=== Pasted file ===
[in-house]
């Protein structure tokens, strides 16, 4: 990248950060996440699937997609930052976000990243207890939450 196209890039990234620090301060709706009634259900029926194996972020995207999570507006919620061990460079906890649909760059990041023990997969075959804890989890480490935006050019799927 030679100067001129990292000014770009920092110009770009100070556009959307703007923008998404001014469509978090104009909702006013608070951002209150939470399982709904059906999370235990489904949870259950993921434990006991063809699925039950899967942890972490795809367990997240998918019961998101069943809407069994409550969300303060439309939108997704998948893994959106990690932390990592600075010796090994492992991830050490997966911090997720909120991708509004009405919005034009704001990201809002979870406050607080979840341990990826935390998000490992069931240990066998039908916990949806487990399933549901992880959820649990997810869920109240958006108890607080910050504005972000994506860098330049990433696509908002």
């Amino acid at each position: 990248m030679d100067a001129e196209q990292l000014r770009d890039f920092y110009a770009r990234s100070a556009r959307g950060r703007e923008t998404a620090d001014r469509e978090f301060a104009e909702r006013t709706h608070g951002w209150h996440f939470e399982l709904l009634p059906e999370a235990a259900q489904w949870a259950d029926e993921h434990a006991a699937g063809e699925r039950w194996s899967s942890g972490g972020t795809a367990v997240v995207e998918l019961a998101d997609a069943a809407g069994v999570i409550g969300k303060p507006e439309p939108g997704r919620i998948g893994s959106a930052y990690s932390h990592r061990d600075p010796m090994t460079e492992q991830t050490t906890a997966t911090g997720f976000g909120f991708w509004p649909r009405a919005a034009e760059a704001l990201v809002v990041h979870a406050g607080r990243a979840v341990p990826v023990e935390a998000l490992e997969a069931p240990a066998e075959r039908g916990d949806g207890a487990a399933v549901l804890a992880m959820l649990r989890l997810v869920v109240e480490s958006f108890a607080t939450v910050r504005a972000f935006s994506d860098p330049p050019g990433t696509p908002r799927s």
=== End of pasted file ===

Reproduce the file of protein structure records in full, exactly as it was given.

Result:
[in-house]
């Protein structure tokens, strides 16, 4: 990248950060996440699937997609930052976000990243207890939450 196209890039990234620090301060709706009634259900029926194996972020995207999570507006919620061990460079906890649909760059990041023990997969075959804890989890480490935006050019799927 030679100067001129990292000014770009920092110009770009100070556009959307703007923008998404001014469509978090104009909702006013608070951002209150939470399982709904059906999370235990489904949870259950993921434990006991063809699925039950899967942890972490795809367990997240998918019961998101069943809407069994409550969300303060439309939108997704998948893994959106990690932390990592600075010796090994492992991830050490997966911090997720909120991708509004009405919005034009704001990201809002979870406050607080979840341990990826935390998000490992069931240990066998039908916990949806487990399933549901992880959820649990997810869920109240958006108890607080910050504005972000994506860098330049990433696509908002």
């Amino acid at each position: 990248m030679d100067a001129e196209q990292l000014r770009d890039f920092y110009a770009r990234s100070a556009r959307g950060r703007e923008t998404a620090d001014r469509e978090f301060a104009e909702r006013t709706h608070g951002w209150h996440f939470e399982l709904l009634p059906e999370a235990a259900q489904w949870a259950d029926e993921h434990a006991a699937g063809e699925r039950w194996s899967s942890g972490g972020t795809a367990v997240v995207e998918l019961a998101d997609a069943a809407g069994v999570i409550g969300k303060p507006e439309p939108g997704r919620i998948g893994s959106a930052y990690s932390h990592r061990d600075p010796m090994t460079e492992q991830t050490t906890a997966t911090g997720f976000g909120f991708w509004p649909r009405a919005a034009e760059a704001l990201v809002v990041h979870a406050g607080r990243a979840v341990p990826v023990e935390a998000l490992e997969a069931p240990a066998e075959r039908g916990d949806g207890a487990a399933v549901l804890a992880m959820l649990r989890l997810v869920v109240e480490s958006f108890a607080t939450v910050r504005a972000f935006s994506d860098p330049p050019g990433t696509p908002r799927s």